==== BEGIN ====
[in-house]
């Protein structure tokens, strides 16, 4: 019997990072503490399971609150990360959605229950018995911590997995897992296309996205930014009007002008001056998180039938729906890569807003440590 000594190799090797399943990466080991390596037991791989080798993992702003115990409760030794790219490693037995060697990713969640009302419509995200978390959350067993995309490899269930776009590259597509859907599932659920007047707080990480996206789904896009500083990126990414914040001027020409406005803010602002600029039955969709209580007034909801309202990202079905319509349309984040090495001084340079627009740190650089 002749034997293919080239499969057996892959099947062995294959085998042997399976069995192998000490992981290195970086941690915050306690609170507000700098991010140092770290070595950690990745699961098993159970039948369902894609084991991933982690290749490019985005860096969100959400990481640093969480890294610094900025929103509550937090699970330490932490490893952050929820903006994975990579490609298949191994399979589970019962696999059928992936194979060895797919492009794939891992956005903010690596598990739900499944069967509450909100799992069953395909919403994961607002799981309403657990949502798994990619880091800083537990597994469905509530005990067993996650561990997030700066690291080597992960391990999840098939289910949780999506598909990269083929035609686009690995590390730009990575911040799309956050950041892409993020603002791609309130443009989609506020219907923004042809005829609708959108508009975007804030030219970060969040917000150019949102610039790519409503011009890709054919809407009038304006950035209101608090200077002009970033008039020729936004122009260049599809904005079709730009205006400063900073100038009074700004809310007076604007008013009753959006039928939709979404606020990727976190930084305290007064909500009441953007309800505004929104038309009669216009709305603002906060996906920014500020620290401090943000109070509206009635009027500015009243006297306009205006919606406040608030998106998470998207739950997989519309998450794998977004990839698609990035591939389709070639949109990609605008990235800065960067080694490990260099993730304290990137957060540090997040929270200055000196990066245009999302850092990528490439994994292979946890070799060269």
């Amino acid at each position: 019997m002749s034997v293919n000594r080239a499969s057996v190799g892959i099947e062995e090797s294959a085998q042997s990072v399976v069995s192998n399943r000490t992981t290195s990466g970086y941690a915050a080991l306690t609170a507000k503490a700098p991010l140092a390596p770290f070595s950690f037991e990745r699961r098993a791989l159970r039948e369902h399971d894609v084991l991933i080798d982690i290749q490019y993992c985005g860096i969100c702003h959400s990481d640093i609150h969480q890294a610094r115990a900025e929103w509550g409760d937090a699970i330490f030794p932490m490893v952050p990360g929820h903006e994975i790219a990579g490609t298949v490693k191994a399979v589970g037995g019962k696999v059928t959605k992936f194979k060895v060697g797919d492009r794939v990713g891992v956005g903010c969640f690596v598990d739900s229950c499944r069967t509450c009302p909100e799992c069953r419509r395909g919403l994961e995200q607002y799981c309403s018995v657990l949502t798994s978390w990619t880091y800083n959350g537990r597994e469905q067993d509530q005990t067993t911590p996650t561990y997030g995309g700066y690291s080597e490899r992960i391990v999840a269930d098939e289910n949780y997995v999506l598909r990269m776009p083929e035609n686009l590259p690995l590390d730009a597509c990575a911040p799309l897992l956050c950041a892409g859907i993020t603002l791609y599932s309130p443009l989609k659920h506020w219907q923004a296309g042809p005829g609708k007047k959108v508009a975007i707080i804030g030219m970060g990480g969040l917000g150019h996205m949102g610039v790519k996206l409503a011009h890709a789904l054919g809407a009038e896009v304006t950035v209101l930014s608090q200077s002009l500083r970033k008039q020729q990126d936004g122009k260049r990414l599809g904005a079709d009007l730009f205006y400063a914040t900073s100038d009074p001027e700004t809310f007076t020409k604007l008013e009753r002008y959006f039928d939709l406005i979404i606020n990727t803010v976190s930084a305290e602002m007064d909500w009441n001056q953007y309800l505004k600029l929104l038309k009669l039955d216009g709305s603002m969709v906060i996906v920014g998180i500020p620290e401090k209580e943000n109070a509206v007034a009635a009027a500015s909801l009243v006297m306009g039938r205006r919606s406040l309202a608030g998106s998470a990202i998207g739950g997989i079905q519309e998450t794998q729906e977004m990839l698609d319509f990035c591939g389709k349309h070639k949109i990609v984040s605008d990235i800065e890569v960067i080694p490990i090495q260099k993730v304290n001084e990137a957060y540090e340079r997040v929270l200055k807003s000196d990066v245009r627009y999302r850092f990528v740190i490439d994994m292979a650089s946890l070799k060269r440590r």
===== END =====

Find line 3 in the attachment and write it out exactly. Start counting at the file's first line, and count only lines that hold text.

């Amino acid at each position: 019997m002749s034997v293919n000594r080239a499969s057996v190799g892959i099947e062995e090797s294959a085998q042997s990072v399976v069995s192998n399943r000490t992981t290195s990466g970086y941690a915050a080991l306690t609170a507000k503490a700098p991010l140092a390596p770290f070595s950690f037991e990745r699961r098993a791989l159970r039948e369902h399971d894609v084991l991933i080798d982690i290749q490019y993992c985005g860096i969100c702003h959400s990481d640093i609150h969480q890294a610094r115990a900025e929103w509550g409760d937090a699970i330490f030794p932490m490893v952050p990360g929820h903006e994975i790219a990579g490609t298949v490693k191994a399979v589970g037995g019962k696999v059928t959605k992936f194979k060895v060697g797919d492009r794939v990713g891992v956005g903010c969640f690596v598990d739900s229950c499944r069967t509450c009302p909100e799992c069953r419509r395909g919403l994961e995200q607002y799981c309403s018995v657990l949502t798994s978390w990619t880091y800083n959350g537990r597994e469905q067993d509530q005990t067993t911590p996650t561990y997030g995309g700066y690291s080597e490899r992960i391990v999840a269930d098939e289910n949780y997995v999506l598909r990269m776009p083929e035609n686009l590259p690995l590390d730009a597509c990575a911040p799309l897992l956050c950041a892409g859907i993020t603002l791609y599932s309130p443009l989609k659920h506020w219907q923004a296309g042809p005829g609708k007047k959108v508009a975007i707080i804030g030219m970060g990480g969040l917000g150019h996205m949102g610039v790519k996206l409503a011009h890709a789904l054919g809407a009038e896009v304006t950035v209101l930014s608090q200077s002009l500083r970033k008039q020729q990126d936004g122009k260049r990414l599809g904005a079709d009007l730009f205006y400063a914040t900073s100038d009074p001027e700004t809310f007076t020409k604007l008013e009753r002008y959006f039928d939709l406005i979404i606020n990727t803010v976190s930084a305290e602002m007064d909500w009441n001056q953007y309800l505004k600029l929104l038309k009669l039955d216009g709305s603002m969709v906060i996906v920014g998180i500020p620290e401090k209580e943000n109070a509206v007034a009635a009027a500015s909801l009243v006297m306009g039938r205006r919606s406040l309202a608030g998106s998470a990202i998207g739950g997989i079905q519309e998450t794998q729906e977004m990839l698609d319509f990035c591939g389709k349309h070639k949109i990609v984040s605008d990235i800065e890569v960067i080694p490990i090495q260099k993730v304290n001084e990137a957060y540090e340079r997040v929270l200055k807003s000196d990066v245009r627009y999302r850092f990528v740190i490439d994994m292979a650089s946890l070799k060269r440590r």